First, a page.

Since the discovery of auto-reactive, natural antibodies more than two decades ago, a great deal of effort has been devoted to describing their generation, regulation, and function Much of this effort has focused on natural IgM antibodies. It has been determined that natural IgM antibodies are present in experimental animals completely deprived of potential antigen, and that their reactivity profiles are remarkably conserved between individuals 
. These natural IgMs have also been shown to be universally present in human serum 
. The fact that some of these natural antibodies are auto-reactive has led to suspicions that they might function in maintaining tissue homeostasis 
. Subsequent investigations determined that IgM autoantibodies do indeed bind to common apoptotic neo-antigens, such as phosphatidylserine, cardiolipin, and annexin IV, and that they also recognize markers of cell senescence 
. Given these patterns of reactivity, it is hypothesized that natural IgM antibodies serve as a conserved way to assist in the clean-up of apoptotic cellular debris.
Natural IgM antibodies are produced by the relatively class-restricted B-1 cells, while IgG antibodies are known to be produced via the T cell-dependent interactions of follicular B-2 cells 
. The former are positively selected for when faced with self-antigen, while the latter is thought to be strictly held within the confines of self-tolerance 
. Therefore, any presence of IgG autoantibodies in the blood is usually considered to be the result of a pathological breakdown in self-tolerance. This notion is supported by the fact that many autoimmune diseases, including rheumatoid arthritis, Sjögren’s syndrome, and systemic lupus erythematosis, are initiated or exacerbated by IgG autoantibodies to specific cellular and tissue components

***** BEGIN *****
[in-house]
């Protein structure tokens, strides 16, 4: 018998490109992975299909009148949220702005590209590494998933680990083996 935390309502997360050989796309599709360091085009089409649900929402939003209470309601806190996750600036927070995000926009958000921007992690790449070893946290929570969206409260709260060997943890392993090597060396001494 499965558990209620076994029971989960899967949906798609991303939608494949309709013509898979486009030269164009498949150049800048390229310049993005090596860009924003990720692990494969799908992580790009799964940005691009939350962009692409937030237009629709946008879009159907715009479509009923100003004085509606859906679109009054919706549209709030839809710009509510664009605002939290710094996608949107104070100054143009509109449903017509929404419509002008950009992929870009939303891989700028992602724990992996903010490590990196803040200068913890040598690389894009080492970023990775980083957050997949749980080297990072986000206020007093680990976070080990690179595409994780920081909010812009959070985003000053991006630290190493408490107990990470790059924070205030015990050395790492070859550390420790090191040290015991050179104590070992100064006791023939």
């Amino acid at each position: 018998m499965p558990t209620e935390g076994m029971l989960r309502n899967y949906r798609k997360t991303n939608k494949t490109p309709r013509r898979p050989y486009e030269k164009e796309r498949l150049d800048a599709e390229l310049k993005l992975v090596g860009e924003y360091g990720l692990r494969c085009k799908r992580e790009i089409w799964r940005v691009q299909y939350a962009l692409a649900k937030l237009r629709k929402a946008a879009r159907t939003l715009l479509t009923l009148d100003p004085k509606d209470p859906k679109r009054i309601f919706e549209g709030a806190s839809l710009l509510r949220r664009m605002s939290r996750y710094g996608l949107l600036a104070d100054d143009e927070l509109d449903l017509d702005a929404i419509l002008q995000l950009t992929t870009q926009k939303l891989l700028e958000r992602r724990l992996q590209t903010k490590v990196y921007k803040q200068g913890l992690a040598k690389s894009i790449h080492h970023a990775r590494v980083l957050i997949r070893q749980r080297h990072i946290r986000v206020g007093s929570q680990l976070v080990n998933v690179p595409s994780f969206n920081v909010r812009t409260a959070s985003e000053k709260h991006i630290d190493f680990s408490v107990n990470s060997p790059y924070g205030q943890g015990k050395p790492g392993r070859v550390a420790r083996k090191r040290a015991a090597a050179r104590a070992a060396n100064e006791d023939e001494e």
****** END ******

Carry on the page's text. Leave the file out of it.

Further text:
. Thus, it is still generally assumed that all auto-reactive IgG are not purposeful products of the human immune system.
Although IgG autoantibodies in the blood can be a serological hallmark of autoimmune diseases, the low specificity of most of these disease-associations implies the presence of autoantibodies even in healthy individuals. An increasing number of studies have also revealed a link between autoantibodies and many non-autoimmune phenomena, like cancer and neurological disease 
. New serum autoantibodies are continuously being identified in the literature as related to various conditions, but most attempts to connect them more directly to known risk factors, pathogenesis, or prognosis are tenuous. This is often compounded by limited study methodologies and a singular focus on one individual disease process. A systemic investigation into the extent of natural serum IgG autoantibodies may help provide us with a clearer understanding of the role of these autoantibodies and their relationship with disease.
To accomplish this, we probed protein microarrays containing nearly 10,000 human proteins with sera collected from individuals of different ages, genders, and pathological states. All samples contained auto-reactive IgG, and the majority possessed autoantibodies to more than one thousand discrete human protein antigens. The total number detected was significantly influenced by gender, age, and the presence of specific diseases. Furthermore, the unique profile of autoantibodies present in an individual was relatively consistent over time. Rats and swine were also found to possess serum IgG autoantibodies and demonstrated similar stability in individual IgG autoantibody profiles over time. The number, diversity, and apparent conservation of IgG autoantibodies in mammals have led us to suggest that abundant IgG autoantibodies are a normal feature of the blood and, like auto-reactive IgM, they may play an important physiological role such as maintaining tissue homeostasis through adaptive debris-clearance as suggested by Avrameas nearly two decades ago 
. Indirect evidence in support of this concept comes from our recent studies showing that small panels of disease-specific autoantibodies, presumably linked to debris clearance, can be used for the detection and diagnosis of diseases such as Alzheimer’s and Parkinson’s diseases